New technology offers a new and unique treatment for AIDS which may be developed into a vaccine or a one-time treatment for patients with HIV, according to a new study from Tel Aviv University published in Nature.
The study was led by Dr. Adi Barzel and the Ph.D. student Alessio Nehmad, both from the school of neurobiology, biochemistry, and biophysics at the George S. Wise faculty of life sciences, in collaboration with other researchers from Isreal and the USA.
The research involves the injection of genetically-engineered type B-white blood cells into a patient to catalyze the immune system to secrete anti-HIV antibodies in response to the virus. The type B white blood was engineered using CRISPR technology.
“We developed an innovative treatment that may defeat the virus with a one-time injection, with the potential of bringing about tremendous improvement in the patient’s condition. When the engineered B cells encounter the virus, the virus stimulates and encourages them to divide, so we are utilizing the very cause of the disease to combat it. Furthermore, if the virus changes, the B cells will also change accordingly in order to combat it, so we have created the first medication ever that can evolve in the body and defeat viruses in the ‘arms race.” Dr. Barzel explained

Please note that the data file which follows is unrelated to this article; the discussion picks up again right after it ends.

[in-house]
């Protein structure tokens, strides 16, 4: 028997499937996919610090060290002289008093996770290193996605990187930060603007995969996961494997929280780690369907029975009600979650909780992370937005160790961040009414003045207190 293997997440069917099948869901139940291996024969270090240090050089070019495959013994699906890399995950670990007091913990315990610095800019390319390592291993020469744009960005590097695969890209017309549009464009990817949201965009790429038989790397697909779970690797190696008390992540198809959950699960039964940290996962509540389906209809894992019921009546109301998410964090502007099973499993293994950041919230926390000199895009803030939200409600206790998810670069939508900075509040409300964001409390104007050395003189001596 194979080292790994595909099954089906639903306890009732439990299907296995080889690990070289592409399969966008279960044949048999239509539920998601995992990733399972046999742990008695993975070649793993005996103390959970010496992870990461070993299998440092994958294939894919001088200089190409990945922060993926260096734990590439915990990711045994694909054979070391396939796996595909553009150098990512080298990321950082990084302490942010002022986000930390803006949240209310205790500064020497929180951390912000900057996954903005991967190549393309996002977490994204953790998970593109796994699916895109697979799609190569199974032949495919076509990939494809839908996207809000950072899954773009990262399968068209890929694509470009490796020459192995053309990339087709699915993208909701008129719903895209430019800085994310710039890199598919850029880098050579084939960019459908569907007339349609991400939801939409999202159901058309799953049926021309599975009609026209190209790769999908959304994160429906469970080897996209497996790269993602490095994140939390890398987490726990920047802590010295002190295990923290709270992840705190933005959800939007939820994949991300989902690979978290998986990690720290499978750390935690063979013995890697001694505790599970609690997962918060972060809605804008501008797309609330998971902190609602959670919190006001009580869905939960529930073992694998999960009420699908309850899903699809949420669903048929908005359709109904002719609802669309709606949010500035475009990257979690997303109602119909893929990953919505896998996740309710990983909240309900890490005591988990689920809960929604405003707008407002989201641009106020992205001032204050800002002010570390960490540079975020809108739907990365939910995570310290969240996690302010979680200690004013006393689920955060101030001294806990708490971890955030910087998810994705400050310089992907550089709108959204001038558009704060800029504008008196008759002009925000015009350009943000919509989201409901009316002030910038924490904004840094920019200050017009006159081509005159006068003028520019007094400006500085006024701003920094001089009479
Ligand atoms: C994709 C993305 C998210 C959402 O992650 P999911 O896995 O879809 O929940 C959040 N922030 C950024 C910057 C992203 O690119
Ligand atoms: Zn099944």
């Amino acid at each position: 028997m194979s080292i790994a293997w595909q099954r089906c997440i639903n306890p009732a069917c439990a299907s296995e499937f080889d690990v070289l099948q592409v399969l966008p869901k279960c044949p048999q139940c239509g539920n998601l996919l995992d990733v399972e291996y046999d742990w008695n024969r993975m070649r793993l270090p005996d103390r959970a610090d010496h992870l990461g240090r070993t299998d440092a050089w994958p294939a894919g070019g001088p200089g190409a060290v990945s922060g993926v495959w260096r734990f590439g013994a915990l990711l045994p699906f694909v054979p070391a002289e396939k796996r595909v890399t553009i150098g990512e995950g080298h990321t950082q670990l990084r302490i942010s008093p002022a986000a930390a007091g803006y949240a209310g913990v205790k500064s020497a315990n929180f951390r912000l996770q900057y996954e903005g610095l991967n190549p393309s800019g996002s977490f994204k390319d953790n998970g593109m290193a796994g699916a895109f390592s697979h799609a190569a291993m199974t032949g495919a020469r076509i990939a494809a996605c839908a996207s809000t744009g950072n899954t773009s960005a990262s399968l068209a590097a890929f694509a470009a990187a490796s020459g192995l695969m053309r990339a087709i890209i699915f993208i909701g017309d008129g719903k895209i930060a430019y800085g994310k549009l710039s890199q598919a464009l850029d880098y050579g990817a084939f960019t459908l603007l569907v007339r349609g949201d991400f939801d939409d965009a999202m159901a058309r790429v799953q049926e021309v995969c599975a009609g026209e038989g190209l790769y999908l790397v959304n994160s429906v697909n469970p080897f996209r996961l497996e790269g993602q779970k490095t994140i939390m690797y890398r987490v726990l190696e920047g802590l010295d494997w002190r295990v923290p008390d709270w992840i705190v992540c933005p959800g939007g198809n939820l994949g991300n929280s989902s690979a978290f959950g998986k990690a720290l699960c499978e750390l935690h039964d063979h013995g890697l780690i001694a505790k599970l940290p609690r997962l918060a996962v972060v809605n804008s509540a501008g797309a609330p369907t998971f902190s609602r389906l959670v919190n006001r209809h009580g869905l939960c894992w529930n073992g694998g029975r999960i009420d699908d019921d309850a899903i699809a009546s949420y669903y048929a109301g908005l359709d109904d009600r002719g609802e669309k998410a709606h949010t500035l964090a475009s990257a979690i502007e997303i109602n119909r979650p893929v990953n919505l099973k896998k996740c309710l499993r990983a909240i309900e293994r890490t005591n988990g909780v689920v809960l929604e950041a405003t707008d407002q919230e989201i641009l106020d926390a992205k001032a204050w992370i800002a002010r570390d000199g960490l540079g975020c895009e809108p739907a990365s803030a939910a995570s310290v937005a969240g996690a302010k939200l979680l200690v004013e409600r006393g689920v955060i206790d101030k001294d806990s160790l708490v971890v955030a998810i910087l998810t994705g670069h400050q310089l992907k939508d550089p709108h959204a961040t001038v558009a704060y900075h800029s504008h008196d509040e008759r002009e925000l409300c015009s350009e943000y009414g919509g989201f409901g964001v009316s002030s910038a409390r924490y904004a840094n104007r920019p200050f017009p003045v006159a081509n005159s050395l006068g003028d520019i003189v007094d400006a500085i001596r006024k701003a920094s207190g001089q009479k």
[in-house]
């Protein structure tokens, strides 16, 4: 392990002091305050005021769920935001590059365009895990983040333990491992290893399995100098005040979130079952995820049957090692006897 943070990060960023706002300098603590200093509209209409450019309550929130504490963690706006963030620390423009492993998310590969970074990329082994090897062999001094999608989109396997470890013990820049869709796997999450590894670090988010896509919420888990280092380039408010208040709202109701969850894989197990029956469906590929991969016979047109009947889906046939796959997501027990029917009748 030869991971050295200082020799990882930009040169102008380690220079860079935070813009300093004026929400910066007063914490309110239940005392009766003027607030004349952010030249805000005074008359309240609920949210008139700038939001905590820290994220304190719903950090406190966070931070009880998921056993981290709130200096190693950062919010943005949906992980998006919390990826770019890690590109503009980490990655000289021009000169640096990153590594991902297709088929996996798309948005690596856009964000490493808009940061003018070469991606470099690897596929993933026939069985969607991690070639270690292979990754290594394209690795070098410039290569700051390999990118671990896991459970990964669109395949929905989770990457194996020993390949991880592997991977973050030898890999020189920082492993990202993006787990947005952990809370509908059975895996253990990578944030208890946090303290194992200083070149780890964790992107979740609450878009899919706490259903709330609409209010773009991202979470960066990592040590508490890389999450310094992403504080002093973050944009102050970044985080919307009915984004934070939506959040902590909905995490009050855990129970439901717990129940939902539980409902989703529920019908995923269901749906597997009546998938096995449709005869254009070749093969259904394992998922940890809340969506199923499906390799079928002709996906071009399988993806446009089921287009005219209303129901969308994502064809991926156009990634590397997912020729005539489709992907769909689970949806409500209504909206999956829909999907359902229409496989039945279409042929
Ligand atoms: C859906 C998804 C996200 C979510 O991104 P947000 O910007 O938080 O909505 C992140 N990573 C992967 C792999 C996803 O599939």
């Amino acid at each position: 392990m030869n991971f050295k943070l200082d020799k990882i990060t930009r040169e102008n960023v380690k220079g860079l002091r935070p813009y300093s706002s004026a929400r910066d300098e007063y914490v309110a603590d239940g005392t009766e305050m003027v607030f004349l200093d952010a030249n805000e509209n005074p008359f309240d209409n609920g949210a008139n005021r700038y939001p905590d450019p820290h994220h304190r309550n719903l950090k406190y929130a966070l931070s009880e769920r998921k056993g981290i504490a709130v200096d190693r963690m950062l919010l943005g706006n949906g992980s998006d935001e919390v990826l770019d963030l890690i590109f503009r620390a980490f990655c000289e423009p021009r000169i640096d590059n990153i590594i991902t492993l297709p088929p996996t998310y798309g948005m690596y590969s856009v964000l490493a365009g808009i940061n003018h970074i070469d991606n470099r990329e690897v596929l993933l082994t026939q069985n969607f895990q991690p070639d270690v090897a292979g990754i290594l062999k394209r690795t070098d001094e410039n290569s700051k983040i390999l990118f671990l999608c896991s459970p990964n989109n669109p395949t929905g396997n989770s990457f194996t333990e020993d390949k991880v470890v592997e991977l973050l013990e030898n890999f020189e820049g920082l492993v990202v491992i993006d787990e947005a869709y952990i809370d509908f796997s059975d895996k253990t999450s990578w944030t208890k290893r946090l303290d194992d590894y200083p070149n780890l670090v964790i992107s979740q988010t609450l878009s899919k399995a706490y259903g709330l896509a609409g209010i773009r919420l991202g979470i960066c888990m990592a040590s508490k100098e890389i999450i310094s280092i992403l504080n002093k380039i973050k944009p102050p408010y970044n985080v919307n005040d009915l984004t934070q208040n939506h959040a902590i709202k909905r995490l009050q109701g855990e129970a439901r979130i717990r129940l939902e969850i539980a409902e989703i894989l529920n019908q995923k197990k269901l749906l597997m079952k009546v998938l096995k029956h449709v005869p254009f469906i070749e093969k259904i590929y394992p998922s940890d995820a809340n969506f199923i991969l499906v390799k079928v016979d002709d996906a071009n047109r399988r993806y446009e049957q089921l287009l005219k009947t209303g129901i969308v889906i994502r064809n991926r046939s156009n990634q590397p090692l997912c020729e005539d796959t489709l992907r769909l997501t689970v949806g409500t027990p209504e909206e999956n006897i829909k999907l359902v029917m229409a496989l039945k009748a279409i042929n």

There is currently no permanent cure or genetic treatment for AIDS. The researchers believe this study may open doors of opportunities that would provide patients living with HIV with a permanent cure.
“Until now, only a few scientists, and we among them, had been able to engineer B cells outside of the body. In this study, we were the first to do this within the body and then make those cells generate the desired antibodies. The genetic engineering is conducted with viral carriers derived from viruses that were also engineered. We did this to avoid causing any damage, and solely bring the gene code for the antibody into the B cells in the body.” Dr. Barzel said in a statement.
Source: Tel Aviv University (TAU)